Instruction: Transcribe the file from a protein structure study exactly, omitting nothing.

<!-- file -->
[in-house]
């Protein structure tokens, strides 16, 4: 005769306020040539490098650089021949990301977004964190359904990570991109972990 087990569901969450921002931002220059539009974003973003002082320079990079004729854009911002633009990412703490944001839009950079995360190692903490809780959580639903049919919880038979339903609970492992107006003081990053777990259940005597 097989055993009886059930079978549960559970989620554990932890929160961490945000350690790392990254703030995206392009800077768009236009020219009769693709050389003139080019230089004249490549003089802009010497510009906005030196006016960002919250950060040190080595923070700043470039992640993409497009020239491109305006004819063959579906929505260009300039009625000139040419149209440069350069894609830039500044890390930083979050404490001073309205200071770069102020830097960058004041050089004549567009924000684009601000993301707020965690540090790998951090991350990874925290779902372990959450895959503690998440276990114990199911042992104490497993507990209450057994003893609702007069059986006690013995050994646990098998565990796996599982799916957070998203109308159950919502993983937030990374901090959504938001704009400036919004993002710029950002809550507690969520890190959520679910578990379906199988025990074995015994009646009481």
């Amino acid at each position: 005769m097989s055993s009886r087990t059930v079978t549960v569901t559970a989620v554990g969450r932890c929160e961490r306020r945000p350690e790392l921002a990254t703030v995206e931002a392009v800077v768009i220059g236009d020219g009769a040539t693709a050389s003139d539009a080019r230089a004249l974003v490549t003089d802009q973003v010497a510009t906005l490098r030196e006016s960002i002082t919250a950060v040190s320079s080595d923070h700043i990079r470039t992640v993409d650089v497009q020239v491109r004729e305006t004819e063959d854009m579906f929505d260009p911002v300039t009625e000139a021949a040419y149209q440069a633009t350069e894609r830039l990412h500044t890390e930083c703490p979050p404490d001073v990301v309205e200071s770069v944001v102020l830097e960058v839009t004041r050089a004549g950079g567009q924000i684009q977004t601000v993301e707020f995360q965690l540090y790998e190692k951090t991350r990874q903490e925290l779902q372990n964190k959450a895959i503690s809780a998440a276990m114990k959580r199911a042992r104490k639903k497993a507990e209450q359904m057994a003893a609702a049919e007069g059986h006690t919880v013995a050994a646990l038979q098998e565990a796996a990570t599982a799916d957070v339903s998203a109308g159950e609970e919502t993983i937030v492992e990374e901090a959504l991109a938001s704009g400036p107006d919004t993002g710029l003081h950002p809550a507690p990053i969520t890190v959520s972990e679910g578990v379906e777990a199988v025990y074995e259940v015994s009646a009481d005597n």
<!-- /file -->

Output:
[in-house]
């Protein structure tokens, strides 16, 4: 005769306020040539490098650089021949990301977004964190359904990570991109972990 087990569901969450921002931002220059539009974003973003002082320079990079004729854009911002633009990412703490944001839009950079995360190692903490809780959580639903049919919880038979339903609970492992107006003081990053777990259940005597 097989055993009886059930079978549960559970989620554990932890929160961490945000350690790392990254703030995206392009800077768009236009020219009769693709050389003139080019230089004249490549003089802009010497510009906005030196006016960002919250950060040190080595923070700043470039992640993409497009020239491109305006004819063959579906929505260009300039009625000139040419149209440069350069894609830039500044890390930083979050404490001073309205200071770069102020830097960058004041050089004549567009924000684009601000993301707020965690540090790998951090991350990874925290779902372990959450895959503690998440276990114990199911042992104490497993507990209450057994003893609702007069059986006690013995050994646990098998565990796996599982799916957070998203109308159950919502993983937030990374901090959504938001704009400036919004993002710029950002809550507690969520890190959520679910578990379906199988025990074995015994009646009481």
């Amino acid at each position: 005769m097989s055993s009886r087990t059930v079978t549960v569901t559970a989620v554990g969450r932890c929160e961490r306020r945000p350690e790392l921002a990254t703030v995206e931002a392009v800077v768009i220059g236009d020219g009769a040539t693709a050389s003139d539009a080019r230089a004249l974003v490549t003089d802009q973003v010497a510009t906005l490098r030196e006016s960002i002082t919250a950060v040190s320079s080595d923070h700043i990079r470039t992640v993409d650089v497009q020239v491109r004729e305006t004819e063959d854009m579906f929505d260009p911002v300039t009625e000139a021949a040419y149209q440069a633009t350069e894609r830039l990412h500044t890390e930083c703490p979050p404490d001073v990301v309205e200071s770069v944001v102020l830097e960058v839009t004041r050089a004549g950079g567009q924000i684009q977004t601000v993301e707020f995360q965690l540090y790998e190692k951090t991350r990874q903490e925290l779902q372990n964190k959450a895959i503690s809780a998440a276990m114990k959580r199911a042992r104490k639903k497993a507990e209450q359904m057994a003893a609702a049919e007069g059986h006690t919880v013995a050994a646990l038979q098998e565990a796996a990570t599982a799916d957070v339903s998203a109308g159950e609970e919502t993983i937030v492992e990374e901090a959504l991109a938001s704009g400036p107006d919004t993002g710029l003081h950002p809550a507690p990053i969520t890190v959520s972990e679910g578990v379906e777990a199988v025990y074995e259940v015994s009646a009481d005597n």